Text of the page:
History Prizes 2021

Fondation Napoléon Grand Prix 2021

Michel Kerautret, Eugène de Beauharnais, fils et vice-roi de Napoléon [Eugène de Beauharnais, Napoleon’s son and Viceroy], Editions Tallandier

Eugène de Beauharnais (1781-1824), was little-known hero of the Napoleonic epic. He was born of the first marriage of Empress Josephine to General de Beauharnais, who was guillotined under the Terror. He became Napoleon’s adopted son, viceroy of Italy, army chief, German prince, and as such held a central and original place in the imperial world.
It was his mother’s meeting with Bonaparte that would determine his life. Napoleon showed Eugene great affection, educated him, trained him in war and politics, married him to the daughter of the King of Bavaria and solemnly adopted him in 1806. He prepared him to succeed him by delegating to him the government of Italy as viceroy and by entrusting him with the armies. In these roles, Eugene showed his worth and seemed destined to govern the Empire one day or to assume the regency for the King of Rome. Fate decided otherwise when Napoleon had annuled the marriage Josephine, remarried Marie-Louise and the Aiglon was born.
Eugène de Beauharnais was the only member of the imperial family who perfectly matched the Napoleonic ideal of social fusion and European integration. He was very popular, and left an image combining the seriousness of the statesman in Italy and the bravery of the French soldier in Russia, with gaiety, youth, and also a very romantic love affair with his young wife. His numerous descendants made Eugene the ancestor of almost all European sovereigns.

Read an interview with the author

Fondation Napoléon 2021 Jury Prize

Flavien Bertran de Balanda, Louis de Bonald. Philosophe et homme politique (1754-1840) [Louis de Bonald. Philosopher and politician (1754-1840)], CNRS Editions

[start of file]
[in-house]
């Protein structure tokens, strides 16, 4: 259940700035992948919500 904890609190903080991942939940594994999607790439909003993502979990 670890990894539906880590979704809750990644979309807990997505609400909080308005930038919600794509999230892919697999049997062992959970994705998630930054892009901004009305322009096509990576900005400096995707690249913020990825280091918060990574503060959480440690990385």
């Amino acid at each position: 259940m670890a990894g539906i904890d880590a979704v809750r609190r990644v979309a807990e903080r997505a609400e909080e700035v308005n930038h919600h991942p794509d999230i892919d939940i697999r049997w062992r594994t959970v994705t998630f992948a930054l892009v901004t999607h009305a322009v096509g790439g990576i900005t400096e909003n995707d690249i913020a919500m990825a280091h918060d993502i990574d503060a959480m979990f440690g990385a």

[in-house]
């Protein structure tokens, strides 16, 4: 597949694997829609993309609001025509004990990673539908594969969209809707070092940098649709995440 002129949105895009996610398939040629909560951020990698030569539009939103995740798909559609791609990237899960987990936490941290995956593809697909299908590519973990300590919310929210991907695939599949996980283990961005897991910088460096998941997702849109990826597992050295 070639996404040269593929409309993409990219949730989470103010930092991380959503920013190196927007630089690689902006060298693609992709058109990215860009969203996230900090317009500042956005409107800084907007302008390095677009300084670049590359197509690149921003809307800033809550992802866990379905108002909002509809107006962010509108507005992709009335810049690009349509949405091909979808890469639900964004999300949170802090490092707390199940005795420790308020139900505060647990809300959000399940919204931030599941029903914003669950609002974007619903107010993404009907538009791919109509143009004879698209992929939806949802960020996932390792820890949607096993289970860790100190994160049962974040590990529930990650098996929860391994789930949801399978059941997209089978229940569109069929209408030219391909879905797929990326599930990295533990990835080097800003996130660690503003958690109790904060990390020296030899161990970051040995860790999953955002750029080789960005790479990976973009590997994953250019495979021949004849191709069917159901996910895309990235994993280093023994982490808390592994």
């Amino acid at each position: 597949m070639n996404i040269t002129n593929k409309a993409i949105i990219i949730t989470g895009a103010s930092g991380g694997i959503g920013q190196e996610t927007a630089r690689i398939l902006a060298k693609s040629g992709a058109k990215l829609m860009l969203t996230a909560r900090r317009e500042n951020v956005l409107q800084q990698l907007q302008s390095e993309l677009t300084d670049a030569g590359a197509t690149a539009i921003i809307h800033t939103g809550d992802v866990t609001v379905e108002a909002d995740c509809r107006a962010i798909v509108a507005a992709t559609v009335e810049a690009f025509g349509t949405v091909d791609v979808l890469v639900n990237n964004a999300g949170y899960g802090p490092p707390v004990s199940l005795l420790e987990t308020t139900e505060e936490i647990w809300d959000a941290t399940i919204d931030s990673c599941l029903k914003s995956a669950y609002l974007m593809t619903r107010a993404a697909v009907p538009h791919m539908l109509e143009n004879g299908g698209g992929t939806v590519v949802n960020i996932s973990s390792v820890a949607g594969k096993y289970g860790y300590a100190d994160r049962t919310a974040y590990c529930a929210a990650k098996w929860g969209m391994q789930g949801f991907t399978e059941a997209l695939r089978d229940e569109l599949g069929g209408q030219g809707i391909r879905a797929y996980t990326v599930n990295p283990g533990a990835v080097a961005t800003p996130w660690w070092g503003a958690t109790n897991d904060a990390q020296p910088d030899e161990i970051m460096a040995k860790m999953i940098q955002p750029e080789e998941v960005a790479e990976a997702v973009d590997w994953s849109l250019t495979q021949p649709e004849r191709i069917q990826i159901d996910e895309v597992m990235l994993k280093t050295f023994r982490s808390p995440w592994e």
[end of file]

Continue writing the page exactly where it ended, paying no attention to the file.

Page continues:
Louis de Bonald was a champion of outdated times, a figurehead of nostalgia of the most indigestible kind, a morbid voice from a dusty past: It is the posthumous recuperation of Bonald by the extreme right and as a theorist of radical conservatism which have contributed to casting him in the role of a thinker who was thought to have deplored the order of the Ancien Regime. A man who was already behind the times and out of step with his century. It is certainly a challenge to take on the author of the Théorie du pouvoir politique et religieux (1796) [Theory of Political and Religious Power (1796)], a herald of the Church whose name has remained attached to a law on the abolition of divorce (1816), and attempt to release him from this too univocal reading in order to question his paradoxical modernity. Nevertheless, in this book, we discover a child of the Enlightenment,  fully involved in the post-revolutionary upheaval, mayor of Millau before and after 1789 and thereafter a self imposed exile. He was a tireless publicist, later recognised as a precursor of sociology, an academician and a respected member of parliament: a major intellectual figure of the early 19th century. Drawing on archives and unpublished material, as well as forgotten texts and speeches, this innovative and lively portrait places Bonald’s attitudes within the context of events. It brings to light his sharp eye on his time, his hopes and his disappointments, and highlights the philosophical and political project that guided him along a difficult path: this project did not promote the restoration of an idealised past, but rather a political and social regeneration that was still to come.

Flavien Bertran de Balanda is a researcher at the École Pratique des Hautes Études and an associate researcher at the Centre d’Histoire du XIXe Siècle. For this work, he received a Fondation Napoléon grant in 2010, and the Maison Auguste Comte thesis prize.

Presentation in French on napoleon.org

30 November 2021